Be aware, no agreements between the parties can modify, or redistribute their respective liabilities, with respect to state and federal laws.
19. Expenses of Transaction
There are certain extraordinary expenses, such as real estate appraisal fees, consultant fees, attorney and accounting fees, which are incidental to the preparing a dealership for closing. These expenses will be paid both from the dealership general account and directly from the closing dealer’s personal account. The dealer should alert the bookkeeper to maintain a separate journal, in which to record these expenses, in order that the accountants may readily determine the costs of sale and categories of expenditures, for income tax purposes, both personal and business.
Absent exigent circumstances, the dealer should estimate the amount of time necessary to prepare the store for closing, usually approximately thirty days. If possible, the closing should be on a payday.
The Comptroller’s Responsibilities
The Dealer’s comptroller should prepare, or be responsible for the preparation of, the following items and documents, for transfer:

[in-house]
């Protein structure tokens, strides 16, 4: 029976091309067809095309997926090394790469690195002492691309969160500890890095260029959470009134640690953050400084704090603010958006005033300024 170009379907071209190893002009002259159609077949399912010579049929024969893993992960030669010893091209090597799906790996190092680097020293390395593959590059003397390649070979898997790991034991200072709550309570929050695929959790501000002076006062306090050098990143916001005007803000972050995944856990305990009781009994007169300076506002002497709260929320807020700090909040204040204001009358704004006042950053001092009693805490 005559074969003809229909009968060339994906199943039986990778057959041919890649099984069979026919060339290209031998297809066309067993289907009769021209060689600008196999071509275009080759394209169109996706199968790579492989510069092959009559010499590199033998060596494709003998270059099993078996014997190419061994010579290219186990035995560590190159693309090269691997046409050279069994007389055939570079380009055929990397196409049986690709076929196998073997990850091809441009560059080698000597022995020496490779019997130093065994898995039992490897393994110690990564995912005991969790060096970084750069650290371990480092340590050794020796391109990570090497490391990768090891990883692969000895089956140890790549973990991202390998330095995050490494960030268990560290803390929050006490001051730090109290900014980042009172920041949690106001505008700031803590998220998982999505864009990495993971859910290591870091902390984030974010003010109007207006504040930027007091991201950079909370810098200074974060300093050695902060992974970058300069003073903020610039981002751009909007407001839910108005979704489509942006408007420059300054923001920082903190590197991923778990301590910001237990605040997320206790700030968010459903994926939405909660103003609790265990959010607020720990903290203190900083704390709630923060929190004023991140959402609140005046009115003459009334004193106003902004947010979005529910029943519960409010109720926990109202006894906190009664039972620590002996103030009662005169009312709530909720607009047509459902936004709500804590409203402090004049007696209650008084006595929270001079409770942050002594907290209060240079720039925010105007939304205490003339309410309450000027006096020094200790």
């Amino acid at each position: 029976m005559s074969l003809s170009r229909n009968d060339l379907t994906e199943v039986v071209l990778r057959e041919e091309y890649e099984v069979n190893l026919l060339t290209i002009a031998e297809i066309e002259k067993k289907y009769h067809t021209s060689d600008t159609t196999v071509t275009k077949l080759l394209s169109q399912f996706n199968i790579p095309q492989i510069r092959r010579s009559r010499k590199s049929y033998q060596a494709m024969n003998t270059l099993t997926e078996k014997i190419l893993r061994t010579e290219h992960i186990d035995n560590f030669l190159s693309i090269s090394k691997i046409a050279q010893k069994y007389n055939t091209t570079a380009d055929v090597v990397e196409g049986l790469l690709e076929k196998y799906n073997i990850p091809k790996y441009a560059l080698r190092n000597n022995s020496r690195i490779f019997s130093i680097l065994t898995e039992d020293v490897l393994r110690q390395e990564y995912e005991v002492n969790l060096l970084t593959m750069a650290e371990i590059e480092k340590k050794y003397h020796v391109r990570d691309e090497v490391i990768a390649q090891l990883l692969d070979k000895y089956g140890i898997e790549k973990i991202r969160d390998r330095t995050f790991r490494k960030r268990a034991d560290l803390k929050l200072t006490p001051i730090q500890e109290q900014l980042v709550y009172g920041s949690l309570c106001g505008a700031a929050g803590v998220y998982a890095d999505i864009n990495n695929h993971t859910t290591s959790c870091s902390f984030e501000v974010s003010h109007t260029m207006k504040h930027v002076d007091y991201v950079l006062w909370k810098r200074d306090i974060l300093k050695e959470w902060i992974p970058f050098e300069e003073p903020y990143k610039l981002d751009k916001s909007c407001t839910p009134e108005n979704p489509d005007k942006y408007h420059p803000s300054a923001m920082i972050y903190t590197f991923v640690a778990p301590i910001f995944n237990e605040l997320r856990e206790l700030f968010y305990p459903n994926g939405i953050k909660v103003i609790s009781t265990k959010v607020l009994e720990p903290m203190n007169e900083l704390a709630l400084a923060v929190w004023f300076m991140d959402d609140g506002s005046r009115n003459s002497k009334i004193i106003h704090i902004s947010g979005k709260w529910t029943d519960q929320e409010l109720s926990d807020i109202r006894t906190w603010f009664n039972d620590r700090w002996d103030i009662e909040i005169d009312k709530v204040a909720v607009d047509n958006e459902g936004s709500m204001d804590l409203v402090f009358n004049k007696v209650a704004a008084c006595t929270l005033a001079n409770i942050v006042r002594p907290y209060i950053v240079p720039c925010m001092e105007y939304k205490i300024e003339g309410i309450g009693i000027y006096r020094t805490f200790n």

The Books & Records;
All Purchase Orders and Deposits;
The Franchise Termination Letter and the Factory’s, or Distributor’s Acceptance of the Buyer’s Resignation;
The Accounts Receivable List;
Preparing a Leased Equipment Inventory;
Securing Old Credit card plates and Machines;
The Parts and Accessories Return, Vehicle Return, and Rent Assistance Demand Letters;
The Transfer and/or cancellation of various: Telephone Numbers; Post Office Boxes;
The insurance arrangements: life, garage keeper’s tail, real and personal property, health, etc.
The Dealer’s Responsibilities
The Dealer should prepare, or be responsible for reviewing and supervising all of the items in the checklist and for the preparation of the following items:
Decide on the employees that are required to stay in order to complete the closing of the store.
Check for sold orders decide whether to deliver, cancel, or refer to another dealer.
Cancel company credit cards, including any phone credit cards and any mobile phones – except your own.
Secure telephone service. Set a Voice Mail message regarding a dealership referral.
DETERMINE THE FACTORY’S OBLIGATIONS WITH RESPECT TO ITS RIGHTS TO LEASE AND PURCHASE. BE SURE TO MAKE CLAIMS AND REQUESTS FOR ASSISTANCE WITHIN THE TIME PERIOD SPECIFIED IN THE SALES AND SERVICE AGREEMENT.